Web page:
Peter Austen and his crew try to climb Everest via the North Col-Northeast Ridge to raise awareness for Rett Syndrome in his Everest Canada: The Climb for Hope. The witty author of Rocky Horrors, Frozen Smiles gets serious about a little-understood disease that is the likely cause of most mental retardation in girls. After securing a permit for a post-monsoon climb in 1991, Austen partners with Canada Rett Syndrome Association to get more publicity and financial support for both of their causes. Austen and his fellow climbers are new to the big-expedition game, and they whip themselves into a functional crew, both in their training climbs and their detailed preparations. Even with dual-role fundraising, the expedition has a very difficult time finding money, bringing on an intricate web of conditional sponsorship almost at the last minute. Theirs is the first Everest climb for charity, and they take every opportunity to broadcast their cause.
Their climb goes fairly well up until the end, though the end seemed to me to come quickly. Though they are delayed a week by rock slides over the Friendship Highway, they get off to a good start yakking supplies to ABC and ferrying loads up to the North Col. There are occasional weather delays and some illness in their climbing crew of 17 (including 5 Sherpa), but they overall keep good momentum. They are distracted once by a climber high on the mountain who tears ligaments in his leg, needing a rescue. Getting him down the North Col is also a bit of an ordeal. Though all climbers make it as high as the North Col, relatively few make progress above it, and three are left to a last-ditch effort before their yak crews arrive to evacuate ABC on October 6. High winds lift them off the ground on occasion during their ascent, and they arrive at their 26,000 foot camp only to find that it has been blown away. The crew evacuates the mountain without anyone dying or any lasting injuries. Their high-altitude rescue operation also landed them some much-needed publicity both for their climb and their cause.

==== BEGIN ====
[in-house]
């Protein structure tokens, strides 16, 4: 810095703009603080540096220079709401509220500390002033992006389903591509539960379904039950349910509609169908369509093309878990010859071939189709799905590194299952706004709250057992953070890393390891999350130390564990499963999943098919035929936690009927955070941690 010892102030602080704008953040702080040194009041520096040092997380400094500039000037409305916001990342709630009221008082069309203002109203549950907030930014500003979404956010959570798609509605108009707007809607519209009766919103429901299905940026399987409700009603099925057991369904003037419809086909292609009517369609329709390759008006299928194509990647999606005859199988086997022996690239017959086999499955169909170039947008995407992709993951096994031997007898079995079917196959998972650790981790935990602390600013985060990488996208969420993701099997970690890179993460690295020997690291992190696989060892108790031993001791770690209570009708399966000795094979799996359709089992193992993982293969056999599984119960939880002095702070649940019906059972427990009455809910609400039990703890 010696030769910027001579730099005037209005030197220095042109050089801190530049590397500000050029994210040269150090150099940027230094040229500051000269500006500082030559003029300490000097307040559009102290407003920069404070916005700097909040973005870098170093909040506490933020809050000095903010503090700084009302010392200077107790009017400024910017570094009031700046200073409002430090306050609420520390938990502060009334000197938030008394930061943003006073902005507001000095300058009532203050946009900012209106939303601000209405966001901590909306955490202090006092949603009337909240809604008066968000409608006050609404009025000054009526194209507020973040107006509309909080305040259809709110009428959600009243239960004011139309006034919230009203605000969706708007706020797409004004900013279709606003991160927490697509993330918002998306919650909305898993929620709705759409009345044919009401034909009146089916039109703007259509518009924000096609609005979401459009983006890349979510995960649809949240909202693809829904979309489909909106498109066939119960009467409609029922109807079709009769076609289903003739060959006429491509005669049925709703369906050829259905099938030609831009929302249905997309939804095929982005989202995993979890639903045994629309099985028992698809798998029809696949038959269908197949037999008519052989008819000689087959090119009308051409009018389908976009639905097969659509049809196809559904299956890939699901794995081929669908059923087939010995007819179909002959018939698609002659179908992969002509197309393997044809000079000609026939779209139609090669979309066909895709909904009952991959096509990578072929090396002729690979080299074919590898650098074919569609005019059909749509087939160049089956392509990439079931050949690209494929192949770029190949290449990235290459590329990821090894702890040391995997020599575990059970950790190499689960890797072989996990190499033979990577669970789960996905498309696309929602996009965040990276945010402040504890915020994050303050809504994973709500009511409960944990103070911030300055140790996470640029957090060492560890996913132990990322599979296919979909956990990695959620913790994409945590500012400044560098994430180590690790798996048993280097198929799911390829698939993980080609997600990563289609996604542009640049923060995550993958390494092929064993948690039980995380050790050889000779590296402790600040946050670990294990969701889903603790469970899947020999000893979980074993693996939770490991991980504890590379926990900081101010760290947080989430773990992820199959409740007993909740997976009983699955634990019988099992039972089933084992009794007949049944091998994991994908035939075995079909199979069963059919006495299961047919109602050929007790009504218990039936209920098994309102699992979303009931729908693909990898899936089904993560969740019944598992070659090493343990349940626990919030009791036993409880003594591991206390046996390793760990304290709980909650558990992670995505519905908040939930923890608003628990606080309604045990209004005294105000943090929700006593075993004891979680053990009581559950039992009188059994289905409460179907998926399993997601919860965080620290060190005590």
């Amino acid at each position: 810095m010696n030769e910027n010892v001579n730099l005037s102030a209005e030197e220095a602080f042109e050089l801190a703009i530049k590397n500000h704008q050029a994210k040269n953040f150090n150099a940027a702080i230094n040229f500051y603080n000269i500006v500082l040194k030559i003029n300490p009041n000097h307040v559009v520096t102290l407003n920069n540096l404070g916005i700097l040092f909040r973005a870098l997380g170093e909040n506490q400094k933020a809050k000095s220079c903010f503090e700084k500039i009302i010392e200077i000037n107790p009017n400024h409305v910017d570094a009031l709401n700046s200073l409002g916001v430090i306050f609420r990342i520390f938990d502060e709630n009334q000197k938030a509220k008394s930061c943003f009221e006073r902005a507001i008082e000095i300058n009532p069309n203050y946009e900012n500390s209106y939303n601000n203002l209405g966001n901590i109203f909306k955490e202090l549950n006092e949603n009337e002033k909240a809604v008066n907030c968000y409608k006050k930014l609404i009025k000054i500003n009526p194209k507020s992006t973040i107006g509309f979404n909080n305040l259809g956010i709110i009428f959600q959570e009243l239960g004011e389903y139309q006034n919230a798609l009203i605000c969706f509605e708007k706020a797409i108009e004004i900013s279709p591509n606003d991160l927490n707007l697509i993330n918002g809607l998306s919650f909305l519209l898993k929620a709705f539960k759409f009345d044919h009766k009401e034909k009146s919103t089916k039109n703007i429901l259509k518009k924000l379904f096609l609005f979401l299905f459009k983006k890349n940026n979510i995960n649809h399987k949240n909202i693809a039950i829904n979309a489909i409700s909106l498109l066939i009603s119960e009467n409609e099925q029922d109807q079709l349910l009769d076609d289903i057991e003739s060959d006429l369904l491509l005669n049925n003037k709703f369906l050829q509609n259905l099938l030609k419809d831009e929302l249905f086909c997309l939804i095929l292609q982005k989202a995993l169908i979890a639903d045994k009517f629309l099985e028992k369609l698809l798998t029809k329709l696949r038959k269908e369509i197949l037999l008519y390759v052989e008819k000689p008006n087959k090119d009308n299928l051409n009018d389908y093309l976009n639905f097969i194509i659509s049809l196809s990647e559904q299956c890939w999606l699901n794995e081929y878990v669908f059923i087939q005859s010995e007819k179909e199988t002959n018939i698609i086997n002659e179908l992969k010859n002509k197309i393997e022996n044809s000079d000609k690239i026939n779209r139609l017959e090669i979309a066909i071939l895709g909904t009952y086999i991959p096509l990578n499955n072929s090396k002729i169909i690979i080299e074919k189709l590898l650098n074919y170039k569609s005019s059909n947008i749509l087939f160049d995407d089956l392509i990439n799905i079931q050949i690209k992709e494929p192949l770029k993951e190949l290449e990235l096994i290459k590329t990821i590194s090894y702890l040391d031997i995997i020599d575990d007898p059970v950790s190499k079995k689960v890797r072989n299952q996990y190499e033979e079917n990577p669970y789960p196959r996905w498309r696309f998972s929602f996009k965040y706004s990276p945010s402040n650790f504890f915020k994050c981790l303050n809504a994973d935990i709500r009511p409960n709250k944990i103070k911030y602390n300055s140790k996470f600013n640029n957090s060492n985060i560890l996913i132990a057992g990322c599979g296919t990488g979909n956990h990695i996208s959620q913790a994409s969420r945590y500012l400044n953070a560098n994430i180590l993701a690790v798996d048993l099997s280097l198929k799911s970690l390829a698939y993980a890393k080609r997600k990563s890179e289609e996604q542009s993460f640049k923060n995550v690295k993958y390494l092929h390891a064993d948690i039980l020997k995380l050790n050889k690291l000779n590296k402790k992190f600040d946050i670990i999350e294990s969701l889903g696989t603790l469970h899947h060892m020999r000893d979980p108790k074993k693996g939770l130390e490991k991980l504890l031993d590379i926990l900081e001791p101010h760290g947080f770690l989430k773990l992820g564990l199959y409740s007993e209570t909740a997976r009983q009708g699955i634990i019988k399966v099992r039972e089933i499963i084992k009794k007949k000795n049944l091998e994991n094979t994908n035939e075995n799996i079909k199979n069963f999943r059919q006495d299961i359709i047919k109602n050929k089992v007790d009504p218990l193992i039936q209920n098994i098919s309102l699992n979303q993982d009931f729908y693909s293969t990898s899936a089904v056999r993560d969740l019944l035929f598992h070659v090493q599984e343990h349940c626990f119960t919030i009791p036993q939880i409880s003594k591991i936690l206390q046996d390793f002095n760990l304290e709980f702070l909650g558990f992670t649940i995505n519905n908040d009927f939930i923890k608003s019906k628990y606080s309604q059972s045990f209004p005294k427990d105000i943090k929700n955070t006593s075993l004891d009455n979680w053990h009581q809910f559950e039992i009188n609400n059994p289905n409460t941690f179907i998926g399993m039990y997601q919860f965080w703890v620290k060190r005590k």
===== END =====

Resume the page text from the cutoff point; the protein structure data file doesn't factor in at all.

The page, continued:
This is overall an enjoyable quick read. There are plenty of interesting bits and adventure, and Austen's sense of humor carries the parts, such as looking for food sponsors, that normally get tedious in climbing books. Austen professes to be a student of Everest history, but take his historical musings with a grain of salt, because much of what he writes is half-true. I was excited to find that three other Everest authors played a role in the expedition: Pat Morrow (Beyond Everest) was on the film crew, and Jaimie Clarke (From Everest to Arabia) and Alan Hobson (From Everest to Enlightenment) helped with the satellite communications and climbed.